One house bakery

When one thinks of bread in the Bay Area, thoughts usually drift to gold-crusted bowls filled with chowder, or lines of levain seekers in front of a certain Mission District establishment. Sourdough has been a staple here since it was first introduced in the 1850s by gold miners looking for a loaf that didn’t spoil easily. The gluten is strong with this place.

During the pandemic, we heard rumblings about a bakery beyond the domain of these usual suspects. A church of crumb in a small delta town that was once home to California’s state capitol. A food haven that somehow was churning out not only perfectly flaky croissants, but buttery brioche donuts, take-home lasagne trays,
and fileted local salmon. Benicia’s own One House Bakery.

The core philosophy.

Bakery birds-eye view.

Perfection in every score.

One of many finished products.

Feeding Community

One House Bakery is the dream of Chef Hannalee Pervain. At age 10, she was mesmerized by her mom mixing dough in a glass bowl on the counter. It was from that moment that she knew she wanted to run her own bakery. 

Chef Hannalee runs a tight ship. Her crew, 80% of whom identify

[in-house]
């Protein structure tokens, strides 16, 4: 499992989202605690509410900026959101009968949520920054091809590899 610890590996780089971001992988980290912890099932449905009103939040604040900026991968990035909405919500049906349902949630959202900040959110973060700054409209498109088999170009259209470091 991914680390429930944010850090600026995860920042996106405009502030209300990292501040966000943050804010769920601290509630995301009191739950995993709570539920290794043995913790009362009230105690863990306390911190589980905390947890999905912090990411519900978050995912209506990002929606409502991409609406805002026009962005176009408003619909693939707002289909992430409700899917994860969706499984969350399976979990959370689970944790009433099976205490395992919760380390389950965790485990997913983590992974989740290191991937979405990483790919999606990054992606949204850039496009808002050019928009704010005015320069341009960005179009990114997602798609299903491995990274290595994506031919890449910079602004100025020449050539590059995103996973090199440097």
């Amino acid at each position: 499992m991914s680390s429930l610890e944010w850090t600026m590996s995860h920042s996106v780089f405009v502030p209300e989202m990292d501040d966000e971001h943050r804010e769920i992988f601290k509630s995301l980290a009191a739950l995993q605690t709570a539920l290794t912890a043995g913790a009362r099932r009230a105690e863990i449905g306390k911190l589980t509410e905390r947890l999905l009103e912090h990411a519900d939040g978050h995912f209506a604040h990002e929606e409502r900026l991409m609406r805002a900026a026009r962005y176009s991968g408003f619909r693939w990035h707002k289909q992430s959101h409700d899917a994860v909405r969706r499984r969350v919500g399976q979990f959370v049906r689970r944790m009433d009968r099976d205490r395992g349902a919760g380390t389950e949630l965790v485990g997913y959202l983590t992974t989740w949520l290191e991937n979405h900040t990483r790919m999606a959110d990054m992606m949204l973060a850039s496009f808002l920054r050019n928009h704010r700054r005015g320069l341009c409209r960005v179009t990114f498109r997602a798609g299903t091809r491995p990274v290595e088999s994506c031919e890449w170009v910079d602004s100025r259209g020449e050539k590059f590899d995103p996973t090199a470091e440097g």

as womxn, crank out an astounding variety of baked goods, meal kits, and house-butchered meats. Her goal is seemingly simple
but as Covid has taught us mind-bogglingly complex: to feed her community.

A Day At The Shop

Baking with a Twist

We first approached Chef Hannalee about filming One House primarily because of her emphasis on giving womxn a stronger position in the food industry…and because we had fallen in love
with her pastries. It was only after the baking was done and we sat down for an interview that her very personal covid story came out. She said that we were the first people outside of her family and crew that she had told.

That changed everything. This was no longer just a story about an incredible womxn-run bakery. This was about the often-invisible suffering of essential front line food workers. We were incredibly humbled that Chef Hannalee trusted us with this very personal story. In sharing her struggles, we hope that her story is able to raise awareness about a very real aspect of an essential-yet-broken industry: the one staffed by those who keep us fed.